About 2023-01-21T08:04:29+00:00


Wild 2 Free was established in late 2016 by co-founders Rae Harvey & Sayo Prentic at a 67-acre property in the Mogo State Forest near Batemans Bay, on the NSW South Coast. Next door is another 90-acre wildlife sanctuary owned by W2F members. We removed the fences between us in 2018, giving the wildlife access to both properties and the adjacent forest. Rae and Sayo parted ways in 2019 and Rae has continued to run the sanctuary with the help of volunteers ever since.

On December 31st, 2019 the entire property was destroyed in the Black Summer Bushfires. Rae and volunteer Karen were rescued by boat and returned shortly after to provide care to bushfire surviving animals. Rae stayed on the property with no power, water or septic running for 6 weeks and took shelter in a fire damaged but surviving cabin.

At the end of August 2021, a newly constructed Animal Care Facility affectionately called ‘The Joey House’ was finished, thanks to generous donations from the public. We hope to add additional facilities as finances permit, to help more animals in need.

Wild 2 Free became a registered charity in April 2017. The current committee members are: Rae Harvey, Leigh Blaikie, Anita Morgan, Lynne Gillam and Peter Sharp. We are all volunteers.

Young joeys are with their mothers 24/7, and we try to emulate that as much as possible, providing around-the-clock care and living onsite. The time and dedication required from us mere humans, doesn’t leave much room for anything else.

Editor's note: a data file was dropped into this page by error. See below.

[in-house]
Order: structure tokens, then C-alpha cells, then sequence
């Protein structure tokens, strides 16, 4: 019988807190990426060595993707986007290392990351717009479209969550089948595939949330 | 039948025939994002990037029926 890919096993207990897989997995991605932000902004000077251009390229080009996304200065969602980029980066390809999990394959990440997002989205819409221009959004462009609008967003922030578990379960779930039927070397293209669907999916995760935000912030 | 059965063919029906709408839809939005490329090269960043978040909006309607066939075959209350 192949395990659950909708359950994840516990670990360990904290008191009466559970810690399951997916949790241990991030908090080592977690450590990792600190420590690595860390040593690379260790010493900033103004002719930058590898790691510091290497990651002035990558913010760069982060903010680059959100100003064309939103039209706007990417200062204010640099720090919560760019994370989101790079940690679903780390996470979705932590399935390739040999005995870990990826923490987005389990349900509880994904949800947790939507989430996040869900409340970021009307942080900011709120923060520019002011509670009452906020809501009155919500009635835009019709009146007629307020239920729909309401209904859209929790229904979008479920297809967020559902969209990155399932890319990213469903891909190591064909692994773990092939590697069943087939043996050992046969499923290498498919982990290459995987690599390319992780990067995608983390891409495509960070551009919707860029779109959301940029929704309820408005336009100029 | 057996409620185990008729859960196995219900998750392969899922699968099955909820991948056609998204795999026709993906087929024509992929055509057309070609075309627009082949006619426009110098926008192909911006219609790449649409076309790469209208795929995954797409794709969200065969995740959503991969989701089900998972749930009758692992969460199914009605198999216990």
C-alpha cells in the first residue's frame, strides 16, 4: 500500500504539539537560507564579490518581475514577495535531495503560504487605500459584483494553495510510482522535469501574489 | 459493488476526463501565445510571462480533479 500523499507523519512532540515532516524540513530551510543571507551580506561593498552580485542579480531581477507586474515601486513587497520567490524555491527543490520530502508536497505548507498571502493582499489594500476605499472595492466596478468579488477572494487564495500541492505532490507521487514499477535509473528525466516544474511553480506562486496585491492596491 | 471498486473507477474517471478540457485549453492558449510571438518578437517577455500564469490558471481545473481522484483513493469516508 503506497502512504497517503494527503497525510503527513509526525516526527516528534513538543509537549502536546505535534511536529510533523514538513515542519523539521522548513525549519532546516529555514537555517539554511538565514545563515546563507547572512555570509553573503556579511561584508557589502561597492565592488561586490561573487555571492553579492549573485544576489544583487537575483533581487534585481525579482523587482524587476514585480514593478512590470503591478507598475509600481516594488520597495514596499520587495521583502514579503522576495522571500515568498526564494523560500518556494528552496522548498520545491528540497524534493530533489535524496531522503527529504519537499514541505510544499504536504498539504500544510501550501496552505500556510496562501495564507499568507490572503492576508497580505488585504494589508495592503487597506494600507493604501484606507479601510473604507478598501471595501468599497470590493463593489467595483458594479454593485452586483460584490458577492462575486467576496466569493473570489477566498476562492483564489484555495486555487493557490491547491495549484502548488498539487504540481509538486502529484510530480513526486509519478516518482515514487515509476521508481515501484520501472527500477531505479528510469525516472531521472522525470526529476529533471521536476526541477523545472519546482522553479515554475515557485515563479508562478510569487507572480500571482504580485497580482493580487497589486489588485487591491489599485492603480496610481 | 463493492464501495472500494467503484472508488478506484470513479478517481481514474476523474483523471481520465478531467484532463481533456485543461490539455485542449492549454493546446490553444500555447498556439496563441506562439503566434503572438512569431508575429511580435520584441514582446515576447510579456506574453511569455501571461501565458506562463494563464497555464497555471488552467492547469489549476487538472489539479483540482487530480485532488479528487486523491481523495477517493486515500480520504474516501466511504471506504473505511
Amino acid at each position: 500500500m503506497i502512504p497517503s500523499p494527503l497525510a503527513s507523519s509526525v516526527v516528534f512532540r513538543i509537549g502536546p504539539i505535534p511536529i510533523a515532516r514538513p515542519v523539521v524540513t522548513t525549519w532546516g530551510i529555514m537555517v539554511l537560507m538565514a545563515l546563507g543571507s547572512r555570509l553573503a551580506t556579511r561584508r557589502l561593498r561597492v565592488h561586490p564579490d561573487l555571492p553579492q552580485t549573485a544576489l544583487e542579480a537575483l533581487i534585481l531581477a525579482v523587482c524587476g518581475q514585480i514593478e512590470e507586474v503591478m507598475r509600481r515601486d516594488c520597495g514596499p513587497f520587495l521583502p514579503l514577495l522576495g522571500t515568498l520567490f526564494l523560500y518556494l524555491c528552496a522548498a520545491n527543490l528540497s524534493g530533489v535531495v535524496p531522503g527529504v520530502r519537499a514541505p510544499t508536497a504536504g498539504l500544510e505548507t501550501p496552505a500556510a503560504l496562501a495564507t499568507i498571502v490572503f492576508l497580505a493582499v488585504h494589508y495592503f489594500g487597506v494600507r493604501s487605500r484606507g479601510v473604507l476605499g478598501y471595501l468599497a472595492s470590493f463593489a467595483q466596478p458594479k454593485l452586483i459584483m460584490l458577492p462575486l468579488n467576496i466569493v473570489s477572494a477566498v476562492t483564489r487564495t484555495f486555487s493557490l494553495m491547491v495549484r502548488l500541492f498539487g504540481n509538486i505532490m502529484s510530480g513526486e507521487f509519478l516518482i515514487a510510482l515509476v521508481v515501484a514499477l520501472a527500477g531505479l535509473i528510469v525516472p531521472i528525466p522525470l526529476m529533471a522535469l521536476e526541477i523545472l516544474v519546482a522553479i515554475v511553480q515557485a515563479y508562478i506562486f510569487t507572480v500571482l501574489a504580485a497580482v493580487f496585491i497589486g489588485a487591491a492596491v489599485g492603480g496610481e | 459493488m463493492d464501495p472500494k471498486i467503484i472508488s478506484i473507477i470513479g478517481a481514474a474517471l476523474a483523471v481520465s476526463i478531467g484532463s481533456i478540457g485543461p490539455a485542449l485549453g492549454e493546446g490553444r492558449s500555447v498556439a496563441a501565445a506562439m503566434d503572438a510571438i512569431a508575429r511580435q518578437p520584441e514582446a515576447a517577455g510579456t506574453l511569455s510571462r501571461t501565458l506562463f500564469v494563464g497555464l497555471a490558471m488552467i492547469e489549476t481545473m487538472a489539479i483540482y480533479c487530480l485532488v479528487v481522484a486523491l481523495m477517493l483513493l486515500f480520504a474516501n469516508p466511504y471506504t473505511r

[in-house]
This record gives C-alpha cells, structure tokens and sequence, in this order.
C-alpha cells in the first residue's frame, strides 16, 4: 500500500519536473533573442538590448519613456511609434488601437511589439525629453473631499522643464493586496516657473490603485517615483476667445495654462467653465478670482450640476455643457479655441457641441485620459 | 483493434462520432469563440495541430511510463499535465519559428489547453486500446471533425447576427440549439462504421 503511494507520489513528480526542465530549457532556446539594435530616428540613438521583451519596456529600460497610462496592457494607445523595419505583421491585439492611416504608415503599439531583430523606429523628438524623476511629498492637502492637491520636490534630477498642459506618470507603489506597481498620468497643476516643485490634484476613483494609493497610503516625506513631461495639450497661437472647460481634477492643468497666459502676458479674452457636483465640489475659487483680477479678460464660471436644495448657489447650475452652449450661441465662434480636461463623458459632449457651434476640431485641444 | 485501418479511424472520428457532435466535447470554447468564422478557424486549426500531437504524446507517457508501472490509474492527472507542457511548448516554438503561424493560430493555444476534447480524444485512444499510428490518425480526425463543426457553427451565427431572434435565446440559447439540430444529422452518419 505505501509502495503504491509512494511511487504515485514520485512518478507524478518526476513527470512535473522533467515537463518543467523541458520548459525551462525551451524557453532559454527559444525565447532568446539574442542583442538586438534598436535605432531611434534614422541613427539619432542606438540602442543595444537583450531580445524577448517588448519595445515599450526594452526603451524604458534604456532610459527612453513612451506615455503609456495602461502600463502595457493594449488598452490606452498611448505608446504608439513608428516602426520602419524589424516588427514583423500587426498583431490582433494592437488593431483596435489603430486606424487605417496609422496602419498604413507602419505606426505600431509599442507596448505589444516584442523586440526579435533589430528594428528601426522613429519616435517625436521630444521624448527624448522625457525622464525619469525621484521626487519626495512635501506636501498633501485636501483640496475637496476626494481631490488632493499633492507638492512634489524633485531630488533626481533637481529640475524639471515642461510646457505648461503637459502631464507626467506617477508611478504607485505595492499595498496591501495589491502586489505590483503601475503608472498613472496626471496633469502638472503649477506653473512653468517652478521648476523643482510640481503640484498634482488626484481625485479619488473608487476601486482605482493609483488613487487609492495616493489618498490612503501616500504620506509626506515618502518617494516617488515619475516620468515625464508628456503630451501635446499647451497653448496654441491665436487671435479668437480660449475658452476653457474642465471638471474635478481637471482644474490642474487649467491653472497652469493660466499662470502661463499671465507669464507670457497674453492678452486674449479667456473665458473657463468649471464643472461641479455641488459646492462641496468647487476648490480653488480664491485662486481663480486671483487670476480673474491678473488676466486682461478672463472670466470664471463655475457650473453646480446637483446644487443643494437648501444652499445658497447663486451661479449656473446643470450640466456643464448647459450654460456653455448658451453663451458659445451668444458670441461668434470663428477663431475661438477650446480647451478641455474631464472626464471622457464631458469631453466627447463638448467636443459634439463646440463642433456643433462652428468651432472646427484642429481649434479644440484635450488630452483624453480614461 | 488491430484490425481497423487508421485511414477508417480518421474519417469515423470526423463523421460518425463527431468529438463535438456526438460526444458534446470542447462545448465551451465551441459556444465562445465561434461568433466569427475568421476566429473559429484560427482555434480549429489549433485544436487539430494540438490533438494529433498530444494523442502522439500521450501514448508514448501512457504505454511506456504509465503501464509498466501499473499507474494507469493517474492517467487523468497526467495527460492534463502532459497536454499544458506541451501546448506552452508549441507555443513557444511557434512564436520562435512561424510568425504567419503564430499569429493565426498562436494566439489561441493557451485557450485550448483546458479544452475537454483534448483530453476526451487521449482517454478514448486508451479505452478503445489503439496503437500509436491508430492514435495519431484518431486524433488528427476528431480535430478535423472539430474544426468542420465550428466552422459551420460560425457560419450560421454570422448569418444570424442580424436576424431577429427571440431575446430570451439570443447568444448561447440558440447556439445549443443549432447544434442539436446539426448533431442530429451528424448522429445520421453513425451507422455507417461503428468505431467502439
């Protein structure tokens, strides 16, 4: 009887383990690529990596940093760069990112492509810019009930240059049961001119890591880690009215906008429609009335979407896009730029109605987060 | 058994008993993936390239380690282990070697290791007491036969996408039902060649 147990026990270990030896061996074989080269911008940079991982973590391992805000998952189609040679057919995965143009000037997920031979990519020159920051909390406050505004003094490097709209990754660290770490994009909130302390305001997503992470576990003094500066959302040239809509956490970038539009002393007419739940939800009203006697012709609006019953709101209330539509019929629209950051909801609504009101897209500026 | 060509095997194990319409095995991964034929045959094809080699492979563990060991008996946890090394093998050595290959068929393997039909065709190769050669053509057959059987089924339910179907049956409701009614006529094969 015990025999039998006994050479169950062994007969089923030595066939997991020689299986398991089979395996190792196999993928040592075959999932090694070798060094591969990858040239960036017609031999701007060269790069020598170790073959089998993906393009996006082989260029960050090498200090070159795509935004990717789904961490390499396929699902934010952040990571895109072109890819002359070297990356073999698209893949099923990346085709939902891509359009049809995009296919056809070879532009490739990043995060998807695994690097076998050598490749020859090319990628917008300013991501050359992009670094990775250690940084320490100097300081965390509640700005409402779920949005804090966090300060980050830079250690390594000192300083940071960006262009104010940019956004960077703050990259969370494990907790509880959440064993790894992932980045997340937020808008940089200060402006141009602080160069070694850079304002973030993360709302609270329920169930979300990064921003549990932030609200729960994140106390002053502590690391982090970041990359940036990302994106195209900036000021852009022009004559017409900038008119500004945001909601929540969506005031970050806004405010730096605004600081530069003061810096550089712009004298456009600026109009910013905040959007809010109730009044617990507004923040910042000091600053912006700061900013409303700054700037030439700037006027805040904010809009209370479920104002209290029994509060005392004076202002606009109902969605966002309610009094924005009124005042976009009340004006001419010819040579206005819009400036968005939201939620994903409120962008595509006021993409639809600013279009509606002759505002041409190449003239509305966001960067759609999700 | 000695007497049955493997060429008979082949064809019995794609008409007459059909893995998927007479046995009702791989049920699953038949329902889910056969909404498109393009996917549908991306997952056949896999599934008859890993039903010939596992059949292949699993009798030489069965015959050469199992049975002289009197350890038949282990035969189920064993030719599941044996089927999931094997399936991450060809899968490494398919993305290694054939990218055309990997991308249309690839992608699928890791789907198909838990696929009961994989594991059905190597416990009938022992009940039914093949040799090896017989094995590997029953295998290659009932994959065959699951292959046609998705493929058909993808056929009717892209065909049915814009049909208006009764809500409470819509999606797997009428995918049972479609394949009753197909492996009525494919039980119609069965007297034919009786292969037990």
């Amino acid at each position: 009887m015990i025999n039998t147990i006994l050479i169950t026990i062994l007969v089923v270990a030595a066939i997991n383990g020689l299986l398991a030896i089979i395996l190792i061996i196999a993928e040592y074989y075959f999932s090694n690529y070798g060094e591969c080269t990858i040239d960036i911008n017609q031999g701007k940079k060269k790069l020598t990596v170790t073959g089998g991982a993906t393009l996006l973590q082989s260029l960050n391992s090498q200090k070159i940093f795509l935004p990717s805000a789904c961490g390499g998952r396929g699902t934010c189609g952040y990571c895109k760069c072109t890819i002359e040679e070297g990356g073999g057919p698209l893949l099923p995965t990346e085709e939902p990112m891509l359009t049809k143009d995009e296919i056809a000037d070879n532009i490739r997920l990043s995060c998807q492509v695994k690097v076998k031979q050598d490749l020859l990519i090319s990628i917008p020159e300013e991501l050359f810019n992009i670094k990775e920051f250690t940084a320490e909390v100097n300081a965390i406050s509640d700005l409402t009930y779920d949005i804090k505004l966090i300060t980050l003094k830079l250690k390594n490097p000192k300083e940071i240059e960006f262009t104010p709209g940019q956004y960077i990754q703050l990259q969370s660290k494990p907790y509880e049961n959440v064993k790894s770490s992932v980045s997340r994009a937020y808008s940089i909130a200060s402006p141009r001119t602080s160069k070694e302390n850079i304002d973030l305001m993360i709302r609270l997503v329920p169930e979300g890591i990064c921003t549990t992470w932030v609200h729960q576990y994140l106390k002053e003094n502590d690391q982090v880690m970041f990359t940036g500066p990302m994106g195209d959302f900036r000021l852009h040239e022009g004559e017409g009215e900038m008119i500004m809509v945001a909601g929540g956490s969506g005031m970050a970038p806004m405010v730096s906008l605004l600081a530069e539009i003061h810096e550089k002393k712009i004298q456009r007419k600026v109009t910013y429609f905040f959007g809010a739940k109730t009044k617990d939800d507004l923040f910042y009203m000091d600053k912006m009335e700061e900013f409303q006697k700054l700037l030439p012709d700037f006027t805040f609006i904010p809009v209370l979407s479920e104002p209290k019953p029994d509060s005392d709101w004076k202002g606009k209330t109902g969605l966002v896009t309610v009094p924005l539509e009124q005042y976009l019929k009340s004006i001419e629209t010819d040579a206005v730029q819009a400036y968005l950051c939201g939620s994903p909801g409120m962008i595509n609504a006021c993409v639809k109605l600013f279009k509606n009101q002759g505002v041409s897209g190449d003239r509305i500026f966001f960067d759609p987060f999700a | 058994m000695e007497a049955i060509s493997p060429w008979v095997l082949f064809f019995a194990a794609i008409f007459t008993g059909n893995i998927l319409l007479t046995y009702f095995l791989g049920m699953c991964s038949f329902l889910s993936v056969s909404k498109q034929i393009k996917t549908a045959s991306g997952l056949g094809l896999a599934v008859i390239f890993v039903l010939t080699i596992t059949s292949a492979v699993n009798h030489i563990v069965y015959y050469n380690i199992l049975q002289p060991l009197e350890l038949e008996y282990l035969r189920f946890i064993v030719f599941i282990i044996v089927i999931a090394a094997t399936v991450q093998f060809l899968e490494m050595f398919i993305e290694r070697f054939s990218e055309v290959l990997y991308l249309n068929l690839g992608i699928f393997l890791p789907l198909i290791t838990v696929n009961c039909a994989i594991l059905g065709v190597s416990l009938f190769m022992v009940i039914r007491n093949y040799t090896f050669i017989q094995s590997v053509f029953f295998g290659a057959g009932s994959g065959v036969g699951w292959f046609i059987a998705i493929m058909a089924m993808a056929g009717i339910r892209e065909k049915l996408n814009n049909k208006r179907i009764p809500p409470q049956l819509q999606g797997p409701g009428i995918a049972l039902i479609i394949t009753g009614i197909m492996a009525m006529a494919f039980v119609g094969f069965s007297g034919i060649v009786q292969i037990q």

Sadly, there’s little in the way of government support for helping our native wildlife, who suffer so much at the hands of humans, due to development, commercial shooting and loss of habitat.

The charity is governed by a management committee which oversees fundraising and spending to ensure the charity is sustainable into the future.

When Rae was in a paying job, she contributed her own funds to W2F to keep things going, and also provided use of the property for free to the charity. To enable Rae to run the charity full time, the committee determined that it was appropriate for the charity to lease part of the property. Two independent assessments were sought to determine a fair rental value.  To avoid any conflict of interest, Rae was not involved in this process. During the period that the charity was recovering from the bushfires in 2020/21 Rae would not accept any lease payment and has generously bequeathed the property to the charity upon her death.

In addition to requiring a large property to release animals back into the wild and to house volunteers, our other running expenses include animal feed, vet and medical costs, cleaning, repairs and maintenance, accounting, insurance and legal fees and the provision of safe suitable accommodation and basic out-of-pocket expenses for volunteers. Wild2Free relies on the generosity of Rae and other volunteers who donate at least six hours of their time, 7 days a week and stay on site.